The death of Idriss Déby on 19 April 2021 plunged Chad into political uncertainty. Déby was reportedly killed on the frontline while leading his troops against Front pour l'Alternance et la Concorde au Tchad (FACT) rebels en route to N'djamena to overthrow him.
He had just been re-elected for what would have been his sixth consecutive term in office for the ruling party Mouvement Patriotique du Salut (Patriotic Movement for Salvation). Déby’s rule – spanning almost 30 years – was becoming increasingly contested, most recently through an imminent armed insurgency from the north (south of Libya) in a tense socio-economic climate.
Four months later, following a meeting in May, an African Union (AU) Peace and Security Council (PSC) meeting in August 2021 took stock of developments in Chad. Here, questions can be asked about what the transitional roadmap can deliver for Chad’s competing constituencies and how this fits into PSC expectations.
Following Déby’s death, a military transitional committee (MTC) headed by his son, Mahamat Idriss Déby Itno, seized power, violating the constitutional provision that the National Assembly head assumes interim presidency. The MTC argued that the head of the National Assembly relinquished this prerogative, especially to allow the military to fight off the FACT rebels.
The PSC discussed the situation in Chad on two previous occasions. Following a meeting on 22 April 2021, an assessment mission was dispatched to shed light on Déby's death and meet Chad’s political and social forces to discuss the way forward.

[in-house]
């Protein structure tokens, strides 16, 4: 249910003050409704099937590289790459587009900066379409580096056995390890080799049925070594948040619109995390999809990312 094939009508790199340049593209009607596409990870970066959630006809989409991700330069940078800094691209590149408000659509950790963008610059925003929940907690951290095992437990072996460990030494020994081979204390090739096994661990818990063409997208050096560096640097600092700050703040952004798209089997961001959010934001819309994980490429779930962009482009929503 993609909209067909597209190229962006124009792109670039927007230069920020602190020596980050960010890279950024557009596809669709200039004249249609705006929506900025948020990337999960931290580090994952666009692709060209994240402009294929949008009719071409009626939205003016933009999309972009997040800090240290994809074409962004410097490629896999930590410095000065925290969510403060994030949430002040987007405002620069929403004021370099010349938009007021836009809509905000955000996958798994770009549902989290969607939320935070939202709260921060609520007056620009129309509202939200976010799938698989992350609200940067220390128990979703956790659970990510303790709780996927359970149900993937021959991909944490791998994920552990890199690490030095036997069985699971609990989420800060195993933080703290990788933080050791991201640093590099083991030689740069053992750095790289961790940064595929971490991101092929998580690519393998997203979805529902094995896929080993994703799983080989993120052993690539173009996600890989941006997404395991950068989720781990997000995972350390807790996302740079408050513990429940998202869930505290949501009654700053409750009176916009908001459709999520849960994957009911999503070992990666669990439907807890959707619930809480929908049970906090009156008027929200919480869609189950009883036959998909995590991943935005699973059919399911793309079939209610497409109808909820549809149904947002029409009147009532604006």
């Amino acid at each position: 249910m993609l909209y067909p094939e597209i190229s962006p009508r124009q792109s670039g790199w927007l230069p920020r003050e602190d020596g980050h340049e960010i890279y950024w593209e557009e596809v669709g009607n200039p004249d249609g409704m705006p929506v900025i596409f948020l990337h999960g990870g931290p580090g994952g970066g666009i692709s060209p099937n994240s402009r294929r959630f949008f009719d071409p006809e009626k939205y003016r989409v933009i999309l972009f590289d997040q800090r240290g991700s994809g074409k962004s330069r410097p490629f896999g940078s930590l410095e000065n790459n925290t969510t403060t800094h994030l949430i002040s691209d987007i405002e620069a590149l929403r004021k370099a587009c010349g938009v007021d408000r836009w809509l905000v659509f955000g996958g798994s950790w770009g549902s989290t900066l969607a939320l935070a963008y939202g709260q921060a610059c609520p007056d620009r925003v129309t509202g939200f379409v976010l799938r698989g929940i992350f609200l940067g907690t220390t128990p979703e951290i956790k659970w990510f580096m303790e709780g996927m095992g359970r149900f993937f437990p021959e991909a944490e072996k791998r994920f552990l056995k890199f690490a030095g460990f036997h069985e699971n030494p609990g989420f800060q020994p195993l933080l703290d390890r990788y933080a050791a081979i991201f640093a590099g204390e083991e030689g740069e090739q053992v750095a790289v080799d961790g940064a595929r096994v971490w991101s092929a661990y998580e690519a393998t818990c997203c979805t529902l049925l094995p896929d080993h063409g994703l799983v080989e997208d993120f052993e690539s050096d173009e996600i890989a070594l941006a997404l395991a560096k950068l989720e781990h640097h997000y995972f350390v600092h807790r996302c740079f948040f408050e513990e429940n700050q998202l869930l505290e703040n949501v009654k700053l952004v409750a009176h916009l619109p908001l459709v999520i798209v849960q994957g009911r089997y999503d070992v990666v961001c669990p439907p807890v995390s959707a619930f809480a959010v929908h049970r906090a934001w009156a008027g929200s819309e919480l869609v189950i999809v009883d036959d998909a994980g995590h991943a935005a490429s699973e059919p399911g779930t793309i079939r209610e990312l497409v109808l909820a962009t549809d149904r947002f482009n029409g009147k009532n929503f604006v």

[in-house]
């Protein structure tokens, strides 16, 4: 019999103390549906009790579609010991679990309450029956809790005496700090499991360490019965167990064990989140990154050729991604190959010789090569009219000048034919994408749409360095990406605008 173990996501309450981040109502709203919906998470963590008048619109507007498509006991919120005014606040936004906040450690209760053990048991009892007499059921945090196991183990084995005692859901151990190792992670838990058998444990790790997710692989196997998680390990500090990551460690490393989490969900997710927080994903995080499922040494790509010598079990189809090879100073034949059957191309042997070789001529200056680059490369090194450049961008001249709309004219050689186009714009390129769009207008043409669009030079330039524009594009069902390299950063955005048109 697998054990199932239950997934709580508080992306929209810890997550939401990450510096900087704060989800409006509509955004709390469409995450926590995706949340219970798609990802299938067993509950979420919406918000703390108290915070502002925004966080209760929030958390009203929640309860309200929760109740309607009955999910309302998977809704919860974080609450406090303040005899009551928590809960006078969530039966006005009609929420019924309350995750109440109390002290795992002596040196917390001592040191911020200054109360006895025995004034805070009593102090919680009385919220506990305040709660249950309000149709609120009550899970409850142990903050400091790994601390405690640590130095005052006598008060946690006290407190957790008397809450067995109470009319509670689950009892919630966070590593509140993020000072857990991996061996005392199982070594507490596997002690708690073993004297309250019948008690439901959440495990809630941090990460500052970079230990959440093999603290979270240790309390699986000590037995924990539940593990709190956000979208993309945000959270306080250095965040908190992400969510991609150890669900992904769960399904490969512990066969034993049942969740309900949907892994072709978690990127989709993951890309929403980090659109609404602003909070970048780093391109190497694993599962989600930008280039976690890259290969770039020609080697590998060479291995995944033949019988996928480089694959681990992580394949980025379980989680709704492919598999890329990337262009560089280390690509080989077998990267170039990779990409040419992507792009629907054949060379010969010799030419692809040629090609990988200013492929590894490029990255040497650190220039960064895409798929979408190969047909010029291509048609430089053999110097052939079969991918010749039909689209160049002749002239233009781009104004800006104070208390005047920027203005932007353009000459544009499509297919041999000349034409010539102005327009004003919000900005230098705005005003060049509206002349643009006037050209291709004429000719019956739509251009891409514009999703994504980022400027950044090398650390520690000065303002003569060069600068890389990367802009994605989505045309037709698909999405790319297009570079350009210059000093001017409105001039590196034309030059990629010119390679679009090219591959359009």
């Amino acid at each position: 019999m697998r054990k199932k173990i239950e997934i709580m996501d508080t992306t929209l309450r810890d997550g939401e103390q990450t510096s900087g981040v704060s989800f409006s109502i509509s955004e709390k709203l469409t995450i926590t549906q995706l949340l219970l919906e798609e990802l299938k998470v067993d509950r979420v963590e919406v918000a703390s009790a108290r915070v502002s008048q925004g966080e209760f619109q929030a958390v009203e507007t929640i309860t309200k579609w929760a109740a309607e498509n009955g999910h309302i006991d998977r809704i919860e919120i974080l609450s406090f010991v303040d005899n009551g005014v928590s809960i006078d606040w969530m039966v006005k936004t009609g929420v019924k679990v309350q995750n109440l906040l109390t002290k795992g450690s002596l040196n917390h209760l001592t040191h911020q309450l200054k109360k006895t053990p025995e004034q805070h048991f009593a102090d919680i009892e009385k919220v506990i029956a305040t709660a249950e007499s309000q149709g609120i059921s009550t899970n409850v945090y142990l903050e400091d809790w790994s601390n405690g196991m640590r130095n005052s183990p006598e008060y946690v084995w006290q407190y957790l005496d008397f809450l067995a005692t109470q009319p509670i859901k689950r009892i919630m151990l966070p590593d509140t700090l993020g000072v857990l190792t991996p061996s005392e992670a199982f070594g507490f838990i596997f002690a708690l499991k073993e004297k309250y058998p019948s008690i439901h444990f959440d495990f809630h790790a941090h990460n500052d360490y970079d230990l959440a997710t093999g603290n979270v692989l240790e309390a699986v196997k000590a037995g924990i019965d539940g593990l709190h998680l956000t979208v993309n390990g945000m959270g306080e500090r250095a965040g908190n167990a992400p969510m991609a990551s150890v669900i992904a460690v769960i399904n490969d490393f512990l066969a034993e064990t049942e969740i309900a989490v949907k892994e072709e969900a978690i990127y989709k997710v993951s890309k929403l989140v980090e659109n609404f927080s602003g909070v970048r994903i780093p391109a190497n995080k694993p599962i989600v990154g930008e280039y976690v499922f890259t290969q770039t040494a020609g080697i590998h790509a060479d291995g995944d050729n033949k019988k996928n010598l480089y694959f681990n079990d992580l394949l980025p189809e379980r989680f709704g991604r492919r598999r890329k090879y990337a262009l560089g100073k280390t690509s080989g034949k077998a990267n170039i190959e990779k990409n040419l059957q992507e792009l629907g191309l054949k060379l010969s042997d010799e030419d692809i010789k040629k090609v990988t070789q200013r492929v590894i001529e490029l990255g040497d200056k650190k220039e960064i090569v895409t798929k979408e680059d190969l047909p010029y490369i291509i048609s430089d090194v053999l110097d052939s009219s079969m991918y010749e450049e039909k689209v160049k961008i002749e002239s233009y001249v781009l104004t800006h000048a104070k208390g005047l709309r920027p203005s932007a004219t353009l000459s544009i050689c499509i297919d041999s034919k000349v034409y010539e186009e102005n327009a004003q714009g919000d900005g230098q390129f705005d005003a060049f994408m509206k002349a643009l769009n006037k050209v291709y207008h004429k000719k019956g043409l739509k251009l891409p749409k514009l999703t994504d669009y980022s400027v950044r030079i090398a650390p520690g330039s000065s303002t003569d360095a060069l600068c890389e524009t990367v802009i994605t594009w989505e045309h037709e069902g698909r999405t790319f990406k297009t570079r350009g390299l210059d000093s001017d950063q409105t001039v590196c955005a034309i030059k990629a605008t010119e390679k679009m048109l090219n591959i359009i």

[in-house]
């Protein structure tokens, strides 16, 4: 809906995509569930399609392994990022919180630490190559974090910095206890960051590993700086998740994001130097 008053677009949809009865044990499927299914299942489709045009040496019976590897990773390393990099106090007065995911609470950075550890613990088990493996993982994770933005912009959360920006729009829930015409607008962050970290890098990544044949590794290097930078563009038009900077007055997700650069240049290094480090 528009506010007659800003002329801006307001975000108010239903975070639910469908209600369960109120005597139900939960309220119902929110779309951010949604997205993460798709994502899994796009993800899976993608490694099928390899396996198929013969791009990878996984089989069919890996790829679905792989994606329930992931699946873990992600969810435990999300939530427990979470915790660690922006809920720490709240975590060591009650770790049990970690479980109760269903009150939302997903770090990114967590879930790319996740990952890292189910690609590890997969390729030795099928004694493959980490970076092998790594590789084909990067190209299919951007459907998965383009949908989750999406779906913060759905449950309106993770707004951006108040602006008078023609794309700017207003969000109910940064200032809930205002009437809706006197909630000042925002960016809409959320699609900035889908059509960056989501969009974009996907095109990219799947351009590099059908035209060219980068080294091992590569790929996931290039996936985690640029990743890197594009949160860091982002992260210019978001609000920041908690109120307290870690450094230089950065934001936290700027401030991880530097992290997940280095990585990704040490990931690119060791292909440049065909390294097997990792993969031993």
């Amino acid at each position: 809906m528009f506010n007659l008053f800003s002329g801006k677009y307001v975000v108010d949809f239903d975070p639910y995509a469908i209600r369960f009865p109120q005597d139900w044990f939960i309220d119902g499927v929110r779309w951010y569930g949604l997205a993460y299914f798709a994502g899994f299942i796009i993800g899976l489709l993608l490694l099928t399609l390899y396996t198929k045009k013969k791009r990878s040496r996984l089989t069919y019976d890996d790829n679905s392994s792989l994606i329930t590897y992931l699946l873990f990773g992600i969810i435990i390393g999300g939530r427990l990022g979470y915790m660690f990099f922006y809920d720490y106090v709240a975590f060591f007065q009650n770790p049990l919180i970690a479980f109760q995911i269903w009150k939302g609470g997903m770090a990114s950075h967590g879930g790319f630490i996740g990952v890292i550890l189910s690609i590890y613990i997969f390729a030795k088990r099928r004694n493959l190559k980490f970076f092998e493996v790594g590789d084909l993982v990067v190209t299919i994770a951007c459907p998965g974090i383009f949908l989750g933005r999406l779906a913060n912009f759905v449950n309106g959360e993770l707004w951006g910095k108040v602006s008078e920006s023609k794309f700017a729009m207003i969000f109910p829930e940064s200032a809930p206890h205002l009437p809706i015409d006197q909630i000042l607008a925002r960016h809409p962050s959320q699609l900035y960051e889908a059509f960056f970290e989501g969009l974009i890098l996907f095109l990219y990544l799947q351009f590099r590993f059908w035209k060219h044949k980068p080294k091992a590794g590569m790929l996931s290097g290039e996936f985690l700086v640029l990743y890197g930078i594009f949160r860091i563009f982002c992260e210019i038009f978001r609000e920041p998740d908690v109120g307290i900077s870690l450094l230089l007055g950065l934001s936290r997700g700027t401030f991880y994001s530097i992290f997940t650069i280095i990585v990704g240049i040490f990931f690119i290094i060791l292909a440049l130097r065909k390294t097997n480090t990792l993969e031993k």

The 14 May 2021 meeting examined the mission’s report, from which the Council noted the unconstitutional nature of the MTC takeover. However, it decided neither to suspend Chad nor impose sanctions on MTC leaders. Instead, it opted to support the transition, asking that it be confined to 18 months. However, this required modification of the transitional charter – the interim ‘constitution’ – enacted by the MTC, which allows for an extension of the process for a further 18 months.
Miscalculation and bad precedent?
In these two meetings, immediate security and stability considerations swayed the decision towards granting the MTC the leeway to oversee Chad, a regional security pillar, in this turbulent political period. This concession seemed to embolden the soldiers in N'djamena, who opposed the arrival of the AU special envoy for the transition in Chad, Senegal’s Ibrahima Fall.
The MTC preferred a more familiar figure, Republic of the Congo’s Basile Ikouébé, already a high AU representative in the country, as special envoy of the AU. This seemingly inconsequential episode reveals the AU's true difficulties in getting the MTC to align with the continental organisation’s expectations. The MTC has very strategically invoked Chadian state sovereignty in the face of a continental organisation too accommodating to Chadian soldiers following Déby’s death.
At the 14 May meeting, the PSC was also concerned about certain provisions of the transitional charter, as they give full powers to the MTC, particularly its chairman Mahamat Idriss Déby. In addition, the possibility remains to extend the arrangement by 18 months, against the PSC’s stipulations. The other sticking point is the eligibility of MTC members, Mahamat Idriss Déby in particular, to stand for election.
At this stage, it appears that AU pragmatism on Chad could be detrimental to the process. Clearly, transition means different things to different actors because expectations (and uncertainty) about what Chad’s to become vary among stakeholders. The MTC has pursued a strategy to conserve power, which many external partners believe will prevent a complete implosion of Chad with dire implications for regional security.